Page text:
- Cara Delevingne calls out Justin Bieber for ‘ranking’ wife Hailey’s friends Friday 9:07 PM
- Fans defend Jenna Marbles after some people claimed she mistreated her dogs in a recent video Friday 8:37 PM
- ‘Friends’ gets reunion special on HBO Max, fans go wild Friday 7:37 PM
- Why you should drop everything and start reading ‘Lore Olympus’ Friday 6:27 PM
- ‘Boogaloo’ memes are trying to organize a second civil war—and they’re spreading fast Friday 3:48 PM
- People are disturbed by these McDonald’s-scented candles Friday 3:47 PM
- Season 2 of ‘The Witcher’ is in production Friday 3:16 PM
- Here are some cringey billboards Bloomberg ran in Arizona Friday 2:51 PM
- PewDiePie returns to YouTube after 37-day hiatus Friday 2:01 PM
- Why was a Republican Party Facebook page co-managed by someone in Turkmenistan? Friday 1:26 PM
- The shorthand guide to ‘Star Wars: The Clone Wars’ Friday 1:07 PM
- Congress urges Tinder to screen for sex offenders Friday 1:03 PM
- Video shows 9-year-old threatening suicide after being bullied Friday 12:01 PM
- Ex-Goldman Sachs CEO says he might vote Trump because Sanders is too mean to him Friday 11:40 AM
- Twitch streamer says she was banned for body painting Friday 11:39 AM
A prayer for National Unplug Day
The Hater shares a few words, chugs some wine, and shuts down. In that order.
Take out the candles, cover the challah, and sign out of Twitter, as the digital sabbath is about to arrive.
The blessed nondenominational holiday National Unplug Day starts this Friday evening at sundown and ends Saturday night.
For a full 24 hours, your fantasy wedding Pinterest board can not be updated; you must cease trolling your friend’s Facebook photo albums;and your Draw Something game will have to wait. Sounds difficult, but they encourage you to drink lots of wine to cope—good wine, not that Manischewitz crap.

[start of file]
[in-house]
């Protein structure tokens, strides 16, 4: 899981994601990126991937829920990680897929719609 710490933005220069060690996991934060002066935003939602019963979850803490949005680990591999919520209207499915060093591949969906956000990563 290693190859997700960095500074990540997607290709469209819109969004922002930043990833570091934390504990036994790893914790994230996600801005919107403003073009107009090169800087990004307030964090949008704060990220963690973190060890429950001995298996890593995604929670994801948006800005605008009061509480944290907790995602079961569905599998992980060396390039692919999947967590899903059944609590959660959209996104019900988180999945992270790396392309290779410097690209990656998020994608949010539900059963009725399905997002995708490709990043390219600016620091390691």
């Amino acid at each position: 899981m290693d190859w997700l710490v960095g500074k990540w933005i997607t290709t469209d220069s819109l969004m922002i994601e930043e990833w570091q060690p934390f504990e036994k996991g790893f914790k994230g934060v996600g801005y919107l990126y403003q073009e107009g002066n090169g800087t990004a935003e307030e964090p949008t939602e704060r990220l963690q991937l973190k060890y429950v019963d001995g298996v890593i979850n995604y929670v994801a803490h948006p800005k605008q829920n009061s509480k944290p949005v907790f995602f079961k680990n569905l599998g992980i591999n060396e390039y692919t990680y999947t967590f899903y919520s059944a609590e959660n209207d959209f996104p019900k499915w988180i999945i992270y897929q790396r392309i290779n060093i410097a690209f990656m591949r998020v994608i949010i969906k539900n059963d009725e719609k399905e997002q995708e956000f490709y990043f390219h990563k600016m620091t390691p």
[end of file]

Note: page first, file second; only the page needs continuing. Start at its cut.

The event’s organizers said the holiday is meant “to bring some balance to our increasingly fast-paced way of life and reclaim time to connect with family, friends, the community and ourselves,” according to causes.com, where 1,500 people pledged to participate. It’s created by Reboot, a nonprofit Jewish organization.
In celebration of the poorly attended holiday—if the Facebook event page is any indication—the Daily Dot has written a short kiddush, I mean blessing, to kick off tonight’s wine-guzzling marathon.
(In our short prayer, God is Facebook cofounder Mark Zuckerberg, as there is no evidence to refute that he is not.)
On the sixth day, all of the Pinterest boards were pinned, the Reddit topics were trolled to the maximum, and LiveJournal comment threads could no longer tolerate any more GIFs.
On the seventh day, God had completed His work, dominating the Internet and profiting off of pokes. He rested on the seventh day from all of His hard work with a lavish trip to Vietnam that he won on The Price is Right.
But once he came back, he blessed the seventh day and made it holy. For on the seventh day, we must not poke, pin, downvote, upvote, like, or post anything. And He ceased from all of his His creative work, as the Social Reader could not be fixed.
On the seventh day, we must thank He for work-killing bounty. He has brought upon us and wallow in his IPO earnings while we sit silently and stare into a wall imaging all of the Instagram photos filling our News Feed.
A former editorial operations specialist and staff writer for the Daily Dot, Jordan Valinsky is a tech reporter and web culture commentator. His work has been published by the Week, Digiday, CNNMoney, Popular Mechanics, Vice, Mic, and Betabeat.